Add your own egg

In “Bringing Philosophy to Life,” Nakul Krishna reflects on his introduction to philosophy by way of reading Bernard Williams. Along the way, there are many interesting points about ethics in general, utilitarianism in particular, other areas of philosophy, and what attracts people to philosophy at all. Williams brought “depth” to philosophy.

Williams never disdained rational argument, but he never thought it was enough by itself: “Analytic argument, the philosopher’s specialty, can certainly play a part in sharpening perception. But the aim is to sharpen perception, to make one more acutely and honestly aware of what one is saying, thinking and feeling.” Unhedged with cautious qualifications, his work goads you to distinguish what you actually think from what you think that you think. If his prose, compressed and epigrammatic, stands up to rereading today, as analytic philosophy seldom does, it’s because it leaves room for its readers to add something of themselves to it. A reader’s thought, Williams said, “cannot simply be dominated … his work in making something of this writing is also that of making something for himself.” For every reader comes to philosophy with “thoughts of his own, ways of understanding which will make something out of the writing different from anything the writer thought of putting into it. As it used to say on packets of cake mix, he will add his own egg.”

Disease and self-identity

When does the deterioration of your brain rob you of your identity, and when doesn’t it? Is it when you lose your memories, or is it the loss of something else that robs you of your self? In “Your Brain, Your Disease, Your Self,” philosopher Shaun Nichols and psychologist Nina Strohminger say it is your morality more than your memory that makes you you. “It is only when our grip on the moral universe loosens that our identity slips away with it.”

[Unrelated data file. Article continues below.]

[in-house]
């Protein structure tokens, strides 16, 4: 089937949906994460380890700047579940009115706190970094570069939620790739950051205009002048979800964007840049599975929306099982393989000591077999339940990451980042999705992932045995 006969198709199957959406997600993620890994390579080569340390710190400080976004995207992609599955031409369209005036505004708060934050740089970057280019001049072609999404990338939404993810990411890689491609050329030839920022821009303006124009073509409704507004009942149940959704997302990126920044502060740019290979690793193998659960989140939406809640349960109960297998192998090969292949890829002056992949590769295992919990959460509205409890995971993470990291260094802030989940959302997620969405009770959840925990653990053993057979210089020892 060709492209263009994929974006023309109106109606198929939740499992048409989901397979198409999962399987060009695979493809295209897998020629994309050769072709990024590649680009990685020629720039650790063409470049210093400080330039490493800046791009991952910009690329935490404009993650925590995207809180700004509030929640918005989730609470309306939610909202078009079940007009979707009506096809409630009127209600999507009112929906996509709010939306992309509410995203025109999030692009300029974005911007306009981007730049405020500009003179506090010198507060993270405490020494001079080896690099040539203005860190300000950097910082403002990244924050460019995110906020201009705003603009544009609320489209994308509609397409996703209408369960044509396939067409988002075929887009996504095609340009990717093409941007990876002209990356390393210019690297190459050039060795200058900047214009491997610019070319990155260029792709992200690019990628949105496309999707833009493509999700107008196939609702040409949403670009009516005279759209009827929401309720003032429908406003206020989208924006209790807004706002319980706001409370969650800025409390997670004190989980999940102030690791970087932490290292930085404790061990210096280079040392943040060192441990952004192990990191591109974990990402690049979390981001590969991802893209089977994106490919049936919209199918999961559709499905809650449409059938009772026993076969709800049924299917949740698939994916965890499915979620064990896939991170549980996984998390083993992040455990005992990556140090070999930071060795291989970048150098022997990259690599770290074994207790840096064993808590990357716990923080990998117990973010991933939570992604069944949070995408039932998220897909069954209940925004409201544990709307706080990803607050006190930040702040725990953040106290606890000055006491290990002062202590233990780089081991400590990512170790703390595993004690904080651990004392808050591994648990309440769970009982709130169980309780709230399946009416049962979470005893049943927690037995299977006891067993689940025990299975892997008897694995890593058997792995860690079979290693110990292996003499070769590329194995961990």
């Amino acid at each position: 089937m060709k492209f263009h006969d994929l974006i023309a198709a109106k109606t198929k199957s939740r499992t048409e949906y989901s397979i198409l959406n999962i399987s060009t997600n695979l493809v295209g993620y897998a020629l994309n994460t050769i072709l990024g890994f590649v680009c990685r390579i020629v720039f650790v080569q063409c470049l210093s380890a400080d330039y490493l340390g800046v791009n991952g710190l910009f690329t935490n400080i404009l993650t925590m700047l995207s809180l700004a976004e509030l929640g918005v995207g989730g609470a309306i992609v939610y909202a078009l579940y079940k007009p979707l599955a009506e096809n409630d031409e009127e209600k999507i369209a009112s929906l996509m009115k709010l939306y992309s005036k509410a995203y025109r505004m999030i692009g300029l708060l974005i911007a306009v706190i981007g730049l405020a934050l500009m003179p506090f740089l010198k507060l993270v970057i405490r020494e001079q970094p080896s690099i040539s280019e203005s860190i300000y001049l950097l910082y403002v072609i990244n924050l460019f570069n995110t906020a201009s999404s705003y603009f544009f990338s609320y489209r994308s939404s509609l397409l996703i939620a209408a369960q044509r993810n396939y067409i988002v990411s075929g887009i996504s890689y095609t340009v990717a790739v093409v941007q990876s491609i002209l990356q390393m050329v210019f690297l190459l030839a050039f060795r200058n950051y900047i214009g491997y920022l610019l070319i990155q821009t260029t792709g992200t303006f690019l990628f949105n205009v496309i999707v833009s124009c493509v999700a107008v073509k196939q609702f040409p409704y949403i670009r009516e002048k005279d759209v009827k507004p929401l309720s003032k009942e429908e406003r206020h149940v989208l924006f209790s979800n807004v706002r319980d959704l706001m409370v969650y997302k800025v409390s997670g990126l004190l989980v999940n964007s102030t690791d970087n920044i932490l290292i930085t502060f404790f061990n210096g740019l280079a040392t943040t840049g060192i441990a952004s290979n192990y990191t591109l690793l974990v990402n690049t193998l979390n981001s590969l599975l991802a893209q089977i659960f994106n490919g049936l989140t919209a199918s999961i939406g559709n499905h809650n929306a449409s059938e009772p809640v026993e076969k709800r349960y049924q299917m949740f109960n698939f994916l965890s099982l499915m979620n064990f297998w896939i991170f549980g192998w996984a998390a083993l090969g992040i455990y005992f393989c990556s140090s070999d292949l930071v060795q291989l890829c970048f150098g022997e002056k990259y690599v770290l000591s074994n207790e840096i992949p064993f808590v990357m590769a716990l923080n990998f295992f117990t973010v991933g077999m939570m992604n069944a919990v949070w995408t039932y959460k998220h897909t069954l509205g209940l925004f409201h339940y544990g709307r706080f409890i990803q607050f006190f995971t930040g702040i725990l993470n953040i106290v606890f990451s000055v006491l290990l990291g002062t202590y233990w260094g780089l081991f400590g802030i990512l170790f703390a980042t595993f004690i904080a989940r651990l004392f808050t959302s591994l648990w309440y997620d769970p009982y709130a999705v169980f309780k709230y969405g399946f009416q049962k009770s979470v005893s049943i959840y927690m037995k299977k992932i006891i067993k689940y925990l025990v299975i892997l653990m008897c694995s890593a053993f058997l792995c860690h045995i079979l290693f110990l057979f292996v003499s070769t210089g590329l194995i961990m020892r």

Is there any way to settle moral disagreements?

When people disagree about moral issues, is there any rational way to resolve those disputes? Some think there are moral principles that any rational person must accept. But in “Can Moral Disputes Be Resolves?” Alex Rosenberg says there aren’t any such principles. The problem, according to Rosenberg, is that moral judgments are not true or false statements based on applying moral principles to particular circumstances. They are instead expressions of our responses to conduct. “Many people will not find this a satisfactory outcome. They will hope to show that even if moral judgments are expressions of our emotions, nevertheless at least some among these attitudes are objective, right, correct, well justified. But if we can’t find objective grounds for our emotional response to honor killing, our condemnation of it might turn out to just be cultural prejudice.”

Empathy … it’s your choice

Some think empathy is not a very good guide to moral decisions. Psychologists Daryl Cameron, Michael Inzlicht, and William A. Cunningham disagree. They think we can choose to feel empathy when we want to. “Arguments against empathy rely on an outdated view of emotion as a capricious beast that needs to yield to sober reason. Yes, there are many situations in which empathy appears to be limited in its scope, but this is not a deficiency in the emotion itself. In our view, empathy is only as limited as we choose it to be.”

Imagining yourself in someone else’s shoes

Is imagining what it is like to be someone else a good way to make moral decisions? Paul Bloom says no in  “Imagining the Lives of Others.” For one thing, we’re not very good at imagining the lives of other persons. We are better off using general moral principles to make moral decisions at what we owe others.